When it comes to projecting power or protecting America's national interest, icebreakers don't top the list of most-intimidating ships.
But they play a key, if undervalued, role, according to a group of scientists, engineers, and shipping experts. Yet the US fleet, already tiny by global standards, is limping - barely able to meet its current commitments.
As a result, the group is calling for changes in the way the US's three "heavy" icebreakers - capable of resupplying US research bases in Antarctica and keeping shipping lanes open in the Arctic - are funded and used. The recommendations lay out short-term options while the panel prepares longer-term recommendations, due next year.
The problem has a familiar ring: vessels being asked to do too much with budgets too tight to replace the fleet's oldest ships.
"We've been very casual about icebreakers, thinking they are mostly for science," says Julie Brigham-Grette, a polar scientist at the University of Massachusetts at Amherst and member of the National Research Council (NRC) panel that produced the interim report.
Yet the ships' importance is expected to grow as climate change turns the ocean at the top of the world into an arena where countries vie for control over new shipping lanes, oil and gas exploration, and other economic activities.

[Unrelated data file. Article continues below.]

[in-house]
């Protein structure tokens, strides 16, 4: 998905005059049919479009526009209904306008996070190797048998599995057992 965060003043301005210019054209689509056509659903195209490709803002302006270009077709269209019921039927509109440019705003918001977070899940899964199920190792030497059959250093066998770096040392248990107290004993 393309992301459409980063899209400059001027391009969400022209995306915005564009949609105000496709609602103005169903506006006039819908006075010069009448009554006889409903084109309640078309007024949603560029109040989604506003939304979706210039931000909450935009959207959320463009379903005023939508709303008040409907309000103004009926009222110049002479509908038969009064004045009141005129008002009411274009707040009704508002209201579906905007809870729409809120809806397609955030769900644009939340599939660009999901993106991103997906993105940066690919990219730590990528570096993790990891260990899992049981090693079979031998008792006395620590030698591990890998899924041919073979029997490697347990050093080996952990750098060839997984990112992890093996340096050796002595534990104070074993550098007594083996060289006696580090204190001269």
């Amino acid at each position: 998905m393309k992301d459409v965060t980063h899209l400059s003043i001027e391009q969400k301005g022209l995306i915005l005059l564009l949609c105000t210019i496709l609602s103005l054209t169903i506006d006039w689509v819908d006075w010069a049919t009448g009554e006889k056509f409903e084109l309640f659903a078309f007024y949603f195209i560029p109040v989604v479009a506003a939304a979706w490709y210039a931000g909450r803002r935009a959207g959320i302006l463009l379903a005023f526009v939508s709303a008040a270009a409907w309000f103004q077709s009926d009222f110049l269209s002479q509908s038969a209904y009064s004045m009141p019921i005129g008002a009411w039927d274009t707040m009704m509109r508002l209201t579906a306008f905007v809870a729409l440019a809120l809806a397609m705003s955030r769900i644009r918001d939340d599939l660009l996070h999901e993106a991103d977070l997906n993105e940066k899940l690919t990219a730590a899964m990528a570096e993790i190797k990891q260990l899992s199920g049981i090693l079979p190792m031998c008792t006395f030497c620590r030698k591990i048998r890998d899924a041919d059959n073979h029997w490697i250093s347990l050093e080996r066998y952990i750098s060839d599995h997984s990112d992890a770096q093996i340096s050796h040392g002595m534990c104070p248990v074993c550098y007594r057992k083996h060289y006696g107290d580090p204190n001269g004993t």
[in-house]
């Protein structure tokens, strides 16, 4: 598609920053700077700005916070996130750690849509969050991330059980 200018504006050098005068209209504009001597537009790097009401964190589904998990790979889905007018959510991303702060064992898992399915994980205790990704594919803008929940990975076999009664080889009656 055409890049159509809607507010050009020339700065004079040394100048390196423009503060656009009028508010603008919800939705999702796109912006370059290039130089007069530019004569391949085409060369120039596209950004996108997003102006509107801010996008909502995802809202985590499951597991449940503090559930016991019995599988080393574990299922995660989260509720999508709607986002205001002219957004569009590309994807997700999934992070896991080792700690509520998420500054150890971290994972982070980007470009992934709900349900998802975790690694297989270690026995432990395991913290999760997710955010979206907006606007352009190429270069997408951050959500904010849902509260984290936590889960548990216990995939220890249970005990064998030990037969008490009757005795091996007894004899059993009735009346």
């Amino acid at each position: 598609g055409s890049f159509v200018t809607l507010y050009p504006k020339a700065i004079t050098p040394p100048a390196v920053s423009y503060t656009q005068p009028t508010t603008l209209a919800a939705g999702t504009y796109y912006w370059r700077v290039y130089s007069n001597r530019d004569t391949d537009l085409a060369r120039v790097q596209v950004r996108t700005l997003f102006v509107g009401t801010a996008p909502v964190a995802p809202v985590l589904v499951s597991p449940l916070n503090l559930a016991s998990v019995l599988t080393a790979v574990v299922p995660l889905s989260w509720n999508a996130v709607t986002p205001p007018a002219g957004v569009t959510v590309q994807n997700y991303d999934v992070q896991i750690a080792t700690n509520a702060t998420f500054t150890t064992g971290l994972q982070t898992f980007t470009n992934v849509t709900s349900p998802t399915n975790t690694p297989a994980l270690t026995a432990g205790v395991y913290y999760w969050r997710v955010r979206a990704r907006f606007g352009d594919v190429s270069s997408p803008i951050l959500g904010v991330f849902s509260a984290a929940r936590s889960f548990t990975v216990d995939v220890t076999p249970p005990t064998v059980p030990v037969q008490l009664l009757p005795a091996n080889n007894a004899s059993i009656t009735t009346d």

In Antarctica, America's year-round presence fulfills treaty obligations and ensures that the US continues to have a strong voice in efforts to keep the continent a model of international cooperation.
Globally, roughly 40 icebreakers crunch their way through polar ice. About half of those belong to Russia, says Anita Jones, a University of Virginia computer scientist and former Pentagon official who heads the panel.
Meanwhile, the US's fleet of three heavy icebreakers is sailing along at half steam. The US has one modern vessel, the Healy, which began operating in 2000 and typically remains in the Arctic. The other two - the Polar Star and the Polar Sea - were built in the 1970s and are nearing the end of their design lives.
The Polar Star was out of commission for the 2003-2003 Antarctic resupply run, which fell to the Healy - delaying research projects in the Arctic. Over the past year, the Polar Sea has been tied to a dock with serious engine problems. The US Coast Guard and the National Science Foundation (NSF) reportedly have scrapped enough money together to get the Polar Sea underway by next fall. But the US was forced to contract with a Russian icebreaker to open the resupply channel during the 2004-2005 season.
The three icebreakers also serve scientist as floating labs for polar research.
And those demands are set to grow. Arctic countries, including the US, are asking scientists to continue to monitor environmental change in the Arctic.
Moreover, polar scientists from around the world are planning the International Polar Year, from 2007 to 2008, a monumental research effort at the top and bottom of the Earth. Over the long term, without modern icebreakers in our own fleet, it could be harder for US researchers to take part in international work, researchers say.
"You need something to bring to the table," says Don Perovich, who studies ice dynamics at the US Army Corps of Engineers Cold Regions Research and Engineering Lab in Hanover, N.H.
Based on this science role, the White House recently wrested control of the ice-breaker fleet from the Coast Guard and handed it to the NSF. But the foundation has no experience managing a fleet with military and law enforcement missions, the NRC report says. Given these national-security and law enforcement roles, the National Research Council is also recommending that the icebreakers be brought back under the Coast Guard's aegis.